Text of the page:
Pink Elephants

If you recall my article on vulnerability, you may remember me talking about how opening up emotionally wound up being a gradual process. When I tried to just instantly be a completely open person it had the opposite effect. I became very closed off and found myself battling my own discomfort even more than before.

This is actually a common occurrence with personal growth. Sometimes when you try to change a personal behavior you instead regress and the behavior gets even worse. An example of this would be somebody with a goal to be less angry. You set your goal to not get angry at every little annoying thing that tends to set you off. You possibly succeed for a while, then inevitably you slip and lose your cool. You then realize that you slipped and the get mad at yourself for getting angry. This makes you even more angry which then frustrates you even further, and you get angrier and angrier. This traveling in an emotional loop is what I like to call “The Pink Elephant Scenario”, because of the fact that it’s like trying to not think of a pink elephant. The more you try not to the worse it gets.

In my experience, Pink Elephant Scenarios happen most often when you are trying to overcome a behavior that serves a purpose of making you emotionally secure. My fear of opening up made me feel safe. Being vulnerable with others is scary and when I was closed off I didn’t have to worry about it. Likewise, anger can make you feel safe by forcing others to back off and give you space. It can discourage others from doing behaviors that make you uncomfortable. When you start trying to change behaviors like these, you lose a sense of security and your fears become more active resulting in those behaviors getting worse instead of better.

How to stop thinking about pink elephants

The hardest part about Pink Elephant Scenarios is that they are counterintuitive. As I said before, trying to stop the behavior in question is like trying to not think about elephants– the harder you try, the worse it gets, but there is a trick to it.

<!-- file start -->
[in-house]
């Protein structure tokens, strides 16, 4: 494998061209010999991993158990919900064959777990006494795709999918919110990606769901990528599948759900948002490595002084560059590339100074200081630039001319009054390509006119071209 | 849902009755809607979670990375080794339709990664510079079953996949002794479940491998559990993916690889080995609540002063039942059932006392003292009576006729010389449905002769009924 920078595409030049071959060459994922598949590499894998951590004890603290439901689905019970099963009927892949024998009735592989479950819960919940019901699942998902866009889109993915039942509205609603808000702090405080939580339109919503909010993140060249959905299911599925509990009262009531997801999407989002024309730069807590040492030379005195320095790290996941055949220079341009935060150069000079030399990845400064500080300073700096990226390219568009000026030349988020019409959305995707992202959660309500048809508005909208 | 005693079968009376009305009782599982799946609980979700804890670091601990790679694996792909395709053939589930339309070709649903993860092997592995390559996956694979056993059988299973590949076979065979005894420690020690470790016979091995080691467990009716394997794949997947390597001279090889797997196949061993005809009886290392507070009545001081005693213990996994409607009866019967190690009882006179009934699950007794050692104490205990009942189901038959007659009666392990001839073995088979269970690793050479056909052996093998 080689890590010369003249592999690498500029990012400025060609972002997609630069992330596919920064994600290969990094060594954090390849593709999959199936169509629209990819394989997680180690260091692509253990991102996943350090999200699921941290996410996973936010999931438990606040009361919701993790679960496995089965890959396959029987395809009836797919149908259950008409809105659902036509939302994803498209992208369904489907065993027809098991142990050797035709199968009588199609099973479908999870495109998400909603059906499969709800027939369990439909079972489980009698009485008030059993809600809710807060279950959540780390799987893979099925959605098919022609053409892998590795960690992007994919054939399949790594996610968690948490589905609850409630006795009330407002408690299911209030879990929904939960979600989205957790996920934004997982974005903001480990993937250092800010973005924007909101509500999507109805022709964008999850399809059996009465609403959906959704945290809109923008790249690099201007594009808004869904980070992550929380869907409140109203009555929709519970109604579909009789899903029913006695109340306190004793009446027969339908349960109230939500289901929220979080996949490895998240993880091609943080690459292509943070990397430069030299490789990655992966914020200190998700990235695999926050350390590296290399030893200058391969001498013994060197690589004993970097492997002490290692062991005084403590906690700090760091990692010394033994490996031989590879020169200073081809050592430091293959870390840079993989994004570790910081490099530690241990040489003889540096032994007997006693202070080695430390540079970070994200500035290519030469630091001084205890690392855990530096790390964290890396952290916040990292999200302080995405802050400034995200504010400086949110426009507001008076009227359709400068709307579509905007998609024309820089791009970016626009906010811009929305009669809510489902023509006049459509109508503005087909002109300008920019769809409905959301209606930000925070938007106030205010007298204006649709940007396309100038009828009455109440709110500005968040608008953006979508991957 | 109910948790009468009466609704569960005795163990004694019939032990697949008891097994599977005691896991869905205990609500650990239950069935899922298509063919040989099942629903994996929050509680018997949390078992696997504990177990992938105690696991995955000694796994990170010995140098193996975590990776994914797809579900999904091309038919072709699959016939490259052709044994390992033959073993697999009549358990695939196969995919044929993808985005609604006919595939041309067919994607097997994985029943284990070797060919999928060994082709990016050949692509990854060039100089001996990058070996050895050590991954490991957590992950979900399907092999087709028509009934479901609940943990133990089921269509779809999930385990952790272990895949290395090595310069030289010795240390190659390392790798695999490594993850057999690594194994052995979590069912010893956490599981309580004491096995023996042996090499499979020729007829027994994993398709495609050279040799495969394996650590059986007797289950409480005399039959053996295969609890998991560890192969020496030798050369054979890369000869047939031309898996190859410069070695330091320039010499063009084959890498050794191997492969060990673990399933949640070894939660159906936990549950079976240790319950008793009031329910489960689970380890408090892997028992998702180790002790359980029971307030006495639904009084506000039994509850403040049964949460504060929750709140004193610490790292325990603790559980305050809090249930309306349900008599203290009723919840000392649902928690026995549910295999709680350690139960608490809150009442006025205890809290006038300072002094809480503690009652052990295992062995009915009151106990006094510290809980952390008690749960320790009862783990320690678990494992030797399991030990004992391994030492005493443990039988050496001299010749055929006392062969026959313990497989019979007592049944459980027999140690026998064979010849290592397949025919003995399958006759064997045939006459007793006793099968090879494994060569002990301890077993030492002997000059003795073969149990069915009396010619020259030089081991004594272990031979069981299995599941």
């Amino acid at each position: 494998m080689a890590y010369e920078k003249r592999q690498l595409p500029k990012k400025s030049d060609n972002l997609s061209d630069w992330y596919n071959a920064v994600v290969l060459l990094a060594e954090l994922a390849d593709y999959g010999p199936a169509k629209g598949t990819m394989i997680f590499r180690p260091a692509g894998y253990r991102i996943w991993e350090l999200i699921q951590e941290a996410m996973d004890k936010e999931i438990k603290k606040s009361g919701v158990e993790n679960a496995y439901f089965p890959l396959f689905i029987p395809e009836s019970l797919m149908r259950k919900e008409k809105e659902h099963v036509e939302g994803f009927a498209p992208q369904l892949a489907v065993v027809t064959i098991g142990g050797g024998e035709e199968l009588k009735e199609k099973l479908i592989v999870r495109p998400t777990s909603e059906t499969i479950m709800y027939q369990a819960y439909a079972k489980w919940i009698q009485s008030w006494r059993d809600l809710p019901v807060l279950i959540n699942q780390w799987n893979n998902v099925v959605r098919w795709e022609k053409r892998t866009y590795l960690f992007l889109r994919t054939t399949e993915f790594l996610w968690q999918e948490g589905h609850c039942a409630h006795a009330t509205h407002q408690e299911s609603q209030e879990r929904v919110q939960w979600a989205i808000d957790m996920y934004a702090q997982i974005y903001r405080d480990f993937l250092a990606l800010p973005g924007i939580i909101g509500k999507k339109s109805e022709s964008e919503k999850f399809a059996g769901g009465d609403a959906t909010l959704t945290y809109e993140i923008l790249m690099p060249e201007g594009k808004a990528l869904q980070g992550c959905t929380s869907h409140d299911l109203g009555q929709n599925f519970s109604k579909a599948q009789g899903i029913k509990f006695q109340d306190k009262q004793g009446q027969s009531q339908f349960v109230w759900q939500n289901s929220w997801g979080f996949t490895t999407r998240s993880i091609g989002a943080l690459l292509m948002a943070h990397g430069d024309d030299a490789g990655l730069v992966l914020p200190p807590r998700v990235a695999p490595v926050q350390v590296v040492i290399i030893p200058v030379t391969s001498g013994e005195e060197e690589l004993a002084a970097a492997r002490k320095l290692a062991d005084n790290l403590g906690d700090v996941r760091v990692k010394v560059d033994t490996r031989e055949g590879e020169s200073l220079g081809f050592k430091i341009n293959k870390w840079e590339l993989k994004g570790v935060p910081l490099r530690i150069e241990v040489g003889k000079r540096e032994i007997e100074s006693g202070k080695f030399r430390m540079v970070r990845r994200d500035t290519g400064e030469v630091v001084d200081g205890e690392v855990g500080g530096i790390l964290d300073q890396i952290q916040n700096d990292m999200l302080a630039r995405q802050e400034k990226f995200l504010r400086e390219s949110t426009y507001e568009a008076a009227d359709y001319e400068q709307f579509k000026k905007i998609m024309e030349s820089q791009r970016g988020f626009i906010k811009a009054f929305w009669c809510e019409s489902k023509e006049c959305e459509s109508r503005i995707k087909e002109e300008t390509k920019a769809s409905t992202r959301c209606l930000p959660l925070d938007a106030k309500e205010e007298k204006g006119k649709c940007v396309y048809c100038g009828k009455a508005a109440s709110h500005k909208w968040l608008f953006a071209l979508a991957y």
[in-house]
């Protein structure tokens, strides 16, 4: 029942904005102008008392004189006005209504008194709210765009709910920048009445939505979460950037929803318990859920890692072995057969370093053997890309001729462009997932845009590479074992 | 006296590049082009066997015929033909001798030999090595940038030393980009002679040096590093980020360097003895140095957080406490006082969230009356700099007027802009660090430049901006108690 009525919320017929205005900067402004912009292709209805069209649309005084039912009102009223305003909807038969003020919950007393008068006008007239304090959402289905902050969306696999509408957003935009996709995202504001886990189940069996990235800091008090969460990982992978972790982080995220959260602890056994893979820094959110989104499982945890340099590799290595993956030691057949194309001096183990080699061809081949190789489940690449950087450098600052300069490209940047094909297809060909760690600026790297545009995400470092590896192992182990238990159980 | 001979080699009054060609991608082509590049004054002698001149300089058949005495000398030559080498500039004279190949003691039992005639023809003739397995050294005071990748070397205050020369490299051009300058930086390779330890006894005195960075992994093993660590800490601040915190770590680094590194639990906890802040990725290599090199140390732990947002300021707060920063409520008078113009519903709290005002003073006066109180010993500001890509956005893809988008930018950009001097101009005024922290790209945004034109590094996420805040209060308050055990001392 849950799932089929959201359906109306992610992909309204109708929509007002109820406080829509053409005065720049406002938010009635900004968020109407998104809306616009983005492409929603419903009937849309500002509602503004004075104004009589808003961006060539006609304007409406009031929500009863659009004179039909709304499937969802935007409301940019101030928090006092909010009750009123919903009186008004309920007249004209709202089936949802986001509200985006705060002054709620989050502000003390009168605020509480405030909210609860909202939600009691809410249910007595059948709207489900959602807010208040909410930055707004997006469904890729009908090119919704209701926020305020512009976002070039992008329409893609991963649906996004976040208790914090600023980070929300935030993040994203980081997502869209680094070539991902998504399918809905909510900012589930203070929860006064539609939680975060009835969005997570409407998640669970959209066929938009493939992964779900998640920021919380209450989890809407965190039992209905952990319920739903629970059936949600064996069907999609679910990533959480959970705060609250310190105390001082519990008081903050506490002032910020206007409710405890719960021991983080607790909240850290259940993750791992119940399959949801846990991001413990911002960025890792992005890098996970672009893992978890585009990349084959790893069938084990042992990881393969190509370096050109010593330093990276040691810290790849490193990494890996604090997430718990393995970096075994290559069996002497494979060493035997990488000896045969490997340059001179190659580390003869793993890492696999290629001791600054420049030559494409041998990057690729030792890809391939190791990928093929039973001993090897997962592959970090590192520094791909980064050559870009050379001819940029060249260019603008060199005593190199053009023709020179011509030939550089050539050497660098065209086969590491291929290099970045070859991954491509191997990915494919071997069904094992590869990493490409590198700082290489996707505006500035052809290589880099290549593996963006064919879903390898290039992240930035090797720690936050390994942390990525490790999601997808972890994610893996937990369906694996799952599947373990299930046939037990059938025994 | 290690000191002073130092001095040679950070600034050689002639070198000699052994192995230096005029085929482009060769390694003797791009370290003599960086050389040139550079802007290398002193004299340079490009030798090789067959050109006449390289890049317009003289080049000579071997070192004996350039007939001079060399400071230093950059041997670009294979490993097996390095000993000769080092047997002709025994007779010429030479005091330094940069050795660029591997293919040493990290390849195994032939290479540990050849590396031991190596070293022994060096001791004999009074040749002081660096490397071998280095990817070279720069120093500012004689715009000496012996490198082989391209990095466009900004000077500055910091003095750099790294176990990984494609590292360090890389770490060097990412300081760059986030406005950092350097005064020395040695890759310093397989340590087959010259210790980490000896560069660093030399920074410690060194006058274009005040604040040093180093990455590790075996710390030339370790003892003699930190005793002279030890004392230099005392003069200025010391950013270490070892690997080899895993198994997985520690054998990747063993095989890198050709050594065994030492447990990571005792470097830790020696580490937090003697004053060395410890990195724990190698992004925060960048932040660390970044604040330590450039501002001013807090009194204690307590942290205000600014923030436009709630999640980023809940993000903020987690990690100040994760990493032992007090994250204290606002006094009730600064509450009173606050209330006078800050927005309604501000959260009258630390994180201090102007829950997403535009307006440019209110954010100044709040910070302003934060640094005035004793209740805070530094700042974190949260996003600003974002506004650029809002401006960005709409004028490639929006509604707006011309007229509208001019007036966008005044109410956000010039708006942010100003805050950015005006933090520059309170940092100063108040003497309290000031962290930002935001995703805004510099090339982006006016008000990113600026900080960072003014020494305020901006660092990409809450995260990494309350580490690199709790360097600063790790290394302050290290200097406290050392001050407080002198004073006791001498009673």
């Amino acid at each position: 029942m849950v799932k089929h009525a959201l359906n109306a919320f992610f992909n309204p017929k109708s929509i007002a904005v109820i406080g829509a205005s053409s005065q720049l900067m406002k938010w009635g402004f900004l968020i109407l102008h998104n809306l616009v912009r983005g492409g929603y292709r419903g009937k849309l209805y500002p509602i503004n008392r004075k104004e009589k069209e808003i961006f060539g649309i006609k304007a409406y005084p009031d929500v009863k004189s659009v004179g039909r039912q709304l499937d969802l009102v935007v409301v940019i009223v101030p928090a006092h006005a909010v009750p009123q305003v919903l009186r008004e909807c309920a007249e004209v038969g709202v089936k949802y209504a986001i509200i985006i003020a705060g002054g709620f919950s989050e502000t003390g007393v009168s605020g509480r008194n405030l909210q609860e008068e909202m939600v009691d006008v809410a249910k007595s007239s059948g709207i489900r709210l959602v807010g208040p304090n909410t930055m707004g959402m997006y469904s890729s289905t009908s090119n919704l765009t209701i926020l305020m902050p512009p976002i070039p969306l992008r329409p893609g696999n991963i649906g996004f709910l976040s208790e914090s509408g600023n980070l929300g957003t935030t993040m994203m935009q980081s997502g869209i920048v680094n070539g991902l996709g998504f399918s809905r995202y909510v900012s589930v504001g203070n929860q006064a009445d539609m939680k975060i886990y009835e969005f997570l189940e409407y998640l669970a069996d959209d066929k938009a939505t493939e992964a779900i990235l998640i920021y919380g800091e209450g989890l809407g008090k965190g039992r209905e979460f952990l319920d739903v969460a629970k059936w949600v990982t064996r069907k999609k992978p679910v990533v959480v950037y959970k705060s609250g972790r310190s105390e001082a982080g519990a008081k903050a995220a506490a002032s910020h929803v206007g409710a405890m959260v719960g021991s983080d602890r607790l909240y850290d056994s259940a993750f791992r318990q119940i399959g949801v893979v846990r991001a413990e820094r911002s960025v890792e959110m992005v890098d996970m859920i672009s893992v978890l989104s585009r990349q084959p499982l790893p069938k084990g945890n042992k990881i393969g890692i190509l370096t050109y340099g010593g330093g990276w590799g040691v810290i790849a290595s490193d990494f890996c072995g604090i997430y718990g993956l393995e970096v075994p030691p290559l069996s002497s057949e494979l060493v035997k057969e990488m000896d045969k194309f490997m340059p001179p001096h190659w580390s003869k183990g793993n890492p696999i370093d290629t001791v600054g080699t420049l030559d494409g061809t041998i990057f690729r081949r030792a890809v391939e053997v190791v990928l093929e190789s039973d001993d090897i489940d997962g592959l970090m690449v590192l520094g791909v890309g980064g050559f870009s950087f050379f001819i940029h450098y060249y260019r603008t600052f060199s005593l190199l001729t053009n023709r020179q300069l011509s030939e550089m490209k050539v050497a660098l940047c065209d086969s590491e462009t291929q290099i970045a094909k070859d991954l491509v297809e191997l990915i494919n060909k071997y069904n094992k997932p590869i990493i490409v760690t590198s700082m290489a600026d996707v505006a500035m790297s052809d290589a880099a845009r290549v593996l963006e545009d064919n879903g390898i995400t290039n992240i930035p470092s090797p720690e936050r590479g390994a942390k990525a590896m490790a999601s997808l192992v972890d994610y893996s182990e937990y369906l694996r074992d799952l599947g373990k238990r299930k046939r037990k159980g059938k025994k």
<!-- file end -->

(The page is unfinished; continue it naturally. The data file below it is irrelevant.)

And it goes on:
If you take the time to consider it, you don’t always sit and think about pink elephants. In fact, you probably almost never think about pink elephants. This right here should be a big hint to you, because it implies there is clearly a way you can stop a behavior even if it isn’t intuitive to do so.

The answer is that you stop thinking about elephants when you stop trying to force yourself to stop thinking. In otherwords, it’s acceptance. When you accept that you’ll think about an elephant, you let go of it.

While this is not a perfect analogy to changing a problematic behavior, it is helpful. Most behaviors get worse because you are violently trying to shove yourself way out of your own comfort zone, far beyond where you feel safe to be. The best way to address these behaviors is start by accepting that they make you feel safe and that you are in no way ready to let go of them yet.

Instead of heavily changing the behavior, you find very small changes you can make. In my case, it was finding small ways to open up to people such as being slightly more proactive with giving/getting hugs or sharing slightly more about myself when given the chance. Likewise with anger, you might find small cases where you can let a situation slide without losing your cool or lash out less when somebody sets you off. This allows you grow your comfort zone gradually, making you less and less dependent on a given behavior for emotional security.


 Image provided by D. Sharon Pruitt

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